How useful is a PhD if my final career goals don't involve leading my own research lab? In a perfect world I would like to end up as a bioinformatics programmer/analyst in a lab or a core facility to help other people with their projects rather than work on my own. (This is what I'm already doing, actually, but I fell into it somewhat by accident, and I'm not sure if I will be able to find similar jobs in the future without a PhD, if I need to leave my current lab. Thus this question.)

Is a PhD going to be a significant advantage for this kind of position, compared to a BS plus equivalent time working in a staff bioinformatics job in academia? Or are PhDs mostly only useful for people who want to end up as professors or managing research projects in industry?

  • 1
    In addition to what others have said, one thing to consider is that some staff researchers find themselves frustrated at the lack of career progression opportunities after around 10 years or so. They have often reached the top of their salary scales, and taking orders from younger researchers with PhDs can begin to grate. A PhD would give you flexibility to shift into science management or research of your own if this happens. (But you could always do the PhD later, when and if). Commented Jun 30, 2016 at 0:58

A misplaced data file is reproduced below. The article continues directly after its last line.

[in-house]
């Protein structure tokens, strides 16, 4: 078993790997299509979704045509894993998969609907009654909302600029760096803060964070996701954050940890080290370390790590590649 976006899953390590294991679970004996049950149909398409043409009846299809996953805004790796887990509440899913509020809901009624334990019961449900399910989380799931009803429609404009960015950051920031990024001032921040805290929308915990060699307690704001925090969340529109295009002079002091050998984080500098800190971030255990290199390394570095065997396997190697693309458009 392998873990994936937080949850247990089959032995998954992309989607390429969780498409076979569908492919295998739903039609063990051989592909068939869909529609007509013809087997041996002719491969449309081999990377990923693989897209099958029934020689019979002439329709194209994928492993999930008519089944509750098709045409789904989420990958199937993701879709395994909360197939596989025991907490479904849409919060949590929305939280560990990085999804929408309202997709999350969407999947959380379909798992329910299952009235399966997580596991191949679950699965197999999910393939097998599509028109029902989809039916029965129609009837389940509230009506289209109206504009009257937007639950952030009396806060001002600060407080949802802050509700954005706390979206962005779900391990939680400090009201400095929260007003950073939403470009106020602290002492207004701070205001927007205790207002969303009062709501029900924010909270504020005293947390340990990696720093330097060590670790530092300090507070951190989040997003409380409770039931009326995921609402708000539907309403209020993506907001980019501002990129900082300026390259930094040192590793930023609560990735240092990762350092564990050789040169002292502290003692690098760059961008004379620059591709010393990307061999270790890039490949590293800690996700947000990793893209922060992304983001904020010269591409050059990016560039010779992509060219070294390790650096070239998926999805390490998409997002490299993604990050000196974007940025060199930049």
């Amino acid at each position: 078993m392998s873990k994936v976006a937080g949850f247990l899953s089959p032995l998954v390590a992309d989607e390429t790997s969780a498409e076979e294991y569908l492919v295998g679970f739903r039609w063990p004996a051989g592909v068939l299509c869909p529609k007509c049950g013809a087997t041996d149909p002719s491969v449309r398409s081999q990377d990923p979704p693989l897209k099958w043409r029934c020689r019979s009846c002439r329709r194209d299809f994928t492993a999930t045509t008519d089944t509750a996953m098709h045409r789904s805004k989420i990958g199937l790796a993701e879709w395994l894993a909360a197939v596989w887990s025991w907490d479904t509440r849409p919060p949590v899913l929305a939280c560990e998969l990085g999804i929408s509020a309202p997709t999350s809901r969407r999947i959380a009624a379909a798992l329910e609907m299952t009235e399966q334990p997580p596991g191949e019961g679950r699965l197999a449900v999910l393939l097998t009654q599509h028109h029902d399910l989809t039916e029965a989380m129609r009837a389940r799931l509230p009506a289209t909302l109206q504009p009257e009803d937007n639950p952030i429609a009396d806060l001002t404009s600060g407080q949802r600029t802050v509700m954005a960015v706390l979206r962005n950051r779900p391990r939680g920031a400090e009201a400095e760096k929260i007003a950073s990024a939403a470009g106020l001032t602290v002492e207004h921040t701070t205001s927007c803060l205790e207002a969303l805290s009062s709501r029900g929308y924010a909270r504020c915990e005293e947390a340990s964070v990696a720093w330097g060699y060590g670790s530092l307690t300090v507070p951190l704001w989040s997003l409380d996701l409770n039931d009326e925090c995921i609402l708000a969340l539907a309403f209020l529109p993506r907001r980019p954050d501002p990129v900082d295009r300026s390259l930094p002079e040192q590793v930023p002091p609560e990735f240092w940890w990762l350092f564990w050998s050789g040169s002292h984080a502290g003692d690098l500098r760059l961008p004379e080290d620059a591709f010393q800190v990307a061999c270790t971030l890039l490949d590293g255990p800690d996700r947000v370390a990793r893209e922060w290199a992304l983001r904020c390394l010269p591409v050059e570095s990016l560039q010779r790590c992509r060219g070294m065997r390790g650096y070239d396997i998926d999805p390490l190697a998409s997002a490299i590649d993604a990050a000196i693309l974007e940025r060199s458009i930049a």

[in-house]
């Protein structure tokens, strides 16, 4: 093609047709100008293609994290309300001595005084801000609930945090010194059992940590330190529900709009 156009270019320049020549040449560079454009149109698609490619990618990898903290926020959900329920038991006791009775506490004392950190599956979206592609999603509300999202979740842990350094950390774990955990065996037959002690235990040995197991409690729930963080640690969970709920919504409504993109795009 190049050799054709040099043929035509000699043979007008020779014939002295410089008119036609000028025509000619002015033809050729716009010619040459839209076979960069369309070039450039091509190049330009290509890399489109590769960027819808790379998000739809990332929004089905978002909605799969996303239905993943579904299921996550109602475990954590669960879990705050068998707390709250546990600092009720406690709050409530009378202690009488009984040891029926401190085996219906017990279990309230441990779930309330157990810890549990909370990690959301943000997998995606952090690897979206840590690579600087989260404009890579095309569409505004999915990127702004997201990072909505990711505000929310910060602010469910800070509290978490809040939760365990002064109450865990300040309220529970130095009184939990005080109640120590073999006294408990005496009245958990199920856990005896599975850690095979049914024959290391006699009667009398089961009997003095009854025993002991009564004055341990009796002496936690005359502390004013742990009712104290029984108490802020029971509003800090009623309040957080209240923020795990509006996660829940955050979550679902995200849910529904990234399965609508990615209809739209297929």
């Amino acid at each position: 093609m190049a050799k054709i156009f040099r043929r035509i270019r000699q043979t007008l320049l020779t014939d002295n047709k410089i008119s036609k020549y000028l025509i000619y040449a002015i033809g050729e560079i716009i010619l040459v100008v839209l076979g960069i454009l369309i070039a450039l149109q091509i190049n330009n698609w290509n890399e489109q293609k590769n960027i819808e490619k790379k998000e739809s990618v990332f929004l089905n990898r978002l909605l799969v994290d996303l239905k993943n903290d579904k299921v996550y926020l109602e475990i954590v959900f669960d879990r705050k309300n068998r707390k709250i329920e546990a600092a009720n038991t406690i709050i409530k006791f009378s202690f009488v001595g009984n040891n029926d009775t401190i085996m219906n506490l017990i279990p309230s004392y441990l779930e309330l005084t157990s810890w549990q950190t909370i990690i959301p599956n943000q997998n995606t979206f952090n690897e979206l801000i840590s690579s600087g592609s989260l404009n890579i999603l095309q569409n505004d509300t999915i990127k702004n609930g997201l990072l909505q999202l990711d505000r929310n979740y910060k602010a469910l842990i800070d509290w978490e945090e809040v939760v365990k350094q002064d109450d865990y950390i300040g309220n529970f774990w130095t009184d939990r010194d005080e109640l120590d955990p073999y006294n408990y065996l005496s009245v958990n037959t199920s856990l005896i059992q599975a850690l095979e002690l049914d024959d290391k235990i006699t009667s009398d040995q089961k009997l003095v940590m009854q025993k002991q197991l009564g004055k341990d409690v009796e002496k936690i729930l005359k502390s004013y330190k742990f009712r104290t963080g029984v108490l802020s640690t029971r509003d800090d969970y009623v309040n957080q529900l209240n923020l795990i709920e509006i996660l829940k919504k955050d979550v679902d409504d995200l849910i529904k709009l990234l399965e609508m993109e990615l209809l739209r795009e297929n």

• 1
    @Significance Good point, but yes, I think that's a factor I should consider when/if it actually comes up.
    – weronika
    Commented Jun 30, 2016 at 5:04

4 Answers 4


Looking at your situation, I would say that if you have no intention of teaching and no interest in conducting your own research, a doctorate may not be the best use of your time. It might be better to earn your BS and get some experience under your belt.